From Visual Capitalist by Nick Routley
Our vast and complex planet is becoming less mysterious with each passing day.
Consider the following:
Thousands of satellites are now observing every facet of our planet
Around three-quarters of Earth’s land surface is now influenced by human activity
Aircraft-based LIDAR mapping is creating new models of the physical world in staggering detail
But, despite all of these impressive advances, our collective knowledge of the ocean floor still has some surprising blind spots.
Today’s unique map from cartographer Andrew Douglas-Clifford (aka The Map Kiwi) focuses on ocean territory instead of land, highlighting the vast areas of the ocean floor that remain unmapped.
Most of what we know about the ocean floor’s topography was pieced together from gravity data gathered by satellites.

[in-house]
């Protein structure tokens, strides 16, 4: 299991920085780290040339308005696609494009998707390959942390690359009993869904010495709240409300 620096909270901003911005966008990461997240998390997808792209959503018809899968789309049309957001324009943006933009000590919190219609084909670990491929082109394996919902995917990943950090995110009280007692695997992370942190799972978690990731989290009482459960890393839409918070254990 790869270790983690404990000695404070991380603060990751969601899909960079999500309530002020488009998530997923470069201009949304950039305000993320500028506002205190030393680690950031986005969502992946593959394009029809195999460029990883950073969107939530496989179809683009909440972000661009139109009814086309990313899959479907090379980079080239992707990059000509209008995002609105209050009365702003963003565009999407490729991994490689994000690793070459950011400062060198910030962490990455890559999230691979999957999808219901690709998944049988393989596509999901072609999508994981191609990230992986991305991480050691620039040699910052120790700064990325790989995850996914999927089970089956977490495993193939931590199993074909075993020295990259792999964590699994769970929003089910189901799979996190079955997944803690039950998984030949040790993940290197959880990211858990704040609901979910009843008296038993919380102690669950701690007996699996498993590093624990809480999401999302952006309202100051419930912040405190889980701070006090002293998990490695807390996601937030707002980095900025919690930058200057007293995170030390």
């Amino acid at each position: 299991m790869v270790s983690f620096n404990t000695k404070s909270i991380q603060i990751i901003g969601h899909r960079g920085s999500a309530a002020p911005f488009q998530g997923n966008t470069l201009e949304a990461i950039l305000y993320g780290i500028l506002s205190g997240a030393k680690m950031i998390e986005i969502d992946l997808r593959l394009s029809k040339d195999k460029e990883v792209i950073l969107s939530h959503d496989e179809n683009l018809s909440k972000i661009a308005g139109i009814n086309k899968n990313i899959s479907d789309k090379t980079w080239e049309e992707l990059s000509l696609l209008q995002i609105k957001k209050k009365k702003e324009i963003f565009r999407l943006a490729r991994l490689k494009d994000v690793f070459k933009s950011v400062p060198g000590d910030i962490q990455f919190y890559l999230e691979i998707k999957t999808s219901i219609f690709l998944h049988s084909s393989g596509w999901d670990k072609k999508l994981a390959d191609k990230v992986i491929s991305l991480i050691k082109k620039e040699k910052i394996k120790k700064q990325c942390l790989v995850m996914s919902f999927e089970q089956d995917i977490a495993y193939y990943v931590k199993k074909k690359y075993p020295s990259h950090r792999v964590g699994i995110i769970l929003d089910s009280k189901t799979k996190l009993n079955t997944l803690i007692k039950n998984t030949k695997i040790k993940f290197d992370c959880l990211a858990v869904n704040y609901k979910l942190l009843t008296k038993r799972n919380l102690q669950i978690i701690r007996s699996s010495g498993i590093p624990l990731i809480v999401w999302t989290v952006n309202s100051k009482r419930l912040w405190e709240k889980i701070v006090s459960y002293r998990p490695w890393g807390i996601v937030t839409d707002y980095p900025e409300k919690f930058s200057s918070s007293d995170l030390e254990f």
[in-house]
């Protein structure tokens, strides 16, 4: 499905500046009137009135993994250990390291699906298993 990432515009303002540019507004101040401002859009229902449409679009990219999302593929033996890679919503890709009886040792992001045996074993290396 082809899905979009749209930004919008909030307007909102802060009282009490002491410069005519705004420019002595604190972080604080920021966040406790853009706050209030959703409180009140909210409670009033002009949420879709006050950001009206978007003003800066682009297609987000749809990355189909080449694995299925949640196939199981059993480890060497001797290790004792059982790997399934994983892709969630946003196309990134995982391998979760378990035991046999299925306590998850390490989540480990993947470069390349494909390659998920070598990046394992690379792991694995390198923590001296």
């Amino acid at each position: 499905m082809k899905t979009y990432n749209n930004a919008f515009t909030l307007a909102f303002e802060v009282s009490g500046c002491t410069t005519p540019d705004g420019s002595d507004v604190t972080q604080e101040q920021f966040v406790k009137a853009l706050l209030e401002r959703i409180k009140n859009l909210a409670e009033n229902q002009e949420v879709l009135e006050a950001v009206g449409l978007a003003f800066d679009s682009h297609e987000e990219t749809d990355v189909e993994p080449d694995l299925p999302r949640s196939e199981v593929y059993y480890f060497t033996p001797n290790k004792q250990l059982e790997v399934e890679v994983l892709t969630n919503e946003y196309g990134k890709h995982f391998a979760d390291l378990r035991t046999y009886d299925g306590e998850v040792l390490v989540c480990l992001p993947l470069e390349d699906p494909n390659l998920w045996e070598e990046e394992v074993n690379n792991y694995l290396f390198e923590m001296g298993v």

As the map above clearly illustrates, only a few large pieces of the ocean have been mapped—and not surprisingly, many of these higher resolution portions lie along the world’s shipping lanes.
Another way to see this clear difference in resolution is through Google Maps:
you can see above, these shipping lanes running through the Pacific
Ocean have been mapped at a higher resolution that the surrounding ocean
The closer an area is to a population center, the higher the likelihood it has been mapped.
Here is a snapshot of how far along countries are in their subsea mapping efforts :
*An exclusive economic zone (EEZ) is the sea zone stretching 200 nautical miles (nmi) from the coast of a state.
Piecing Together the Puzzle
Of course, it will take a more systematic approach and sustained effort to truly map the world’s ocean floors.
It’s been said without hyperbole that we know more about the surface of Mars than we do about our own planet’s seabed, but thanks to the efforts of Seabed 2030 and other initiatives around the world, puzzle pieces are finally falling into place.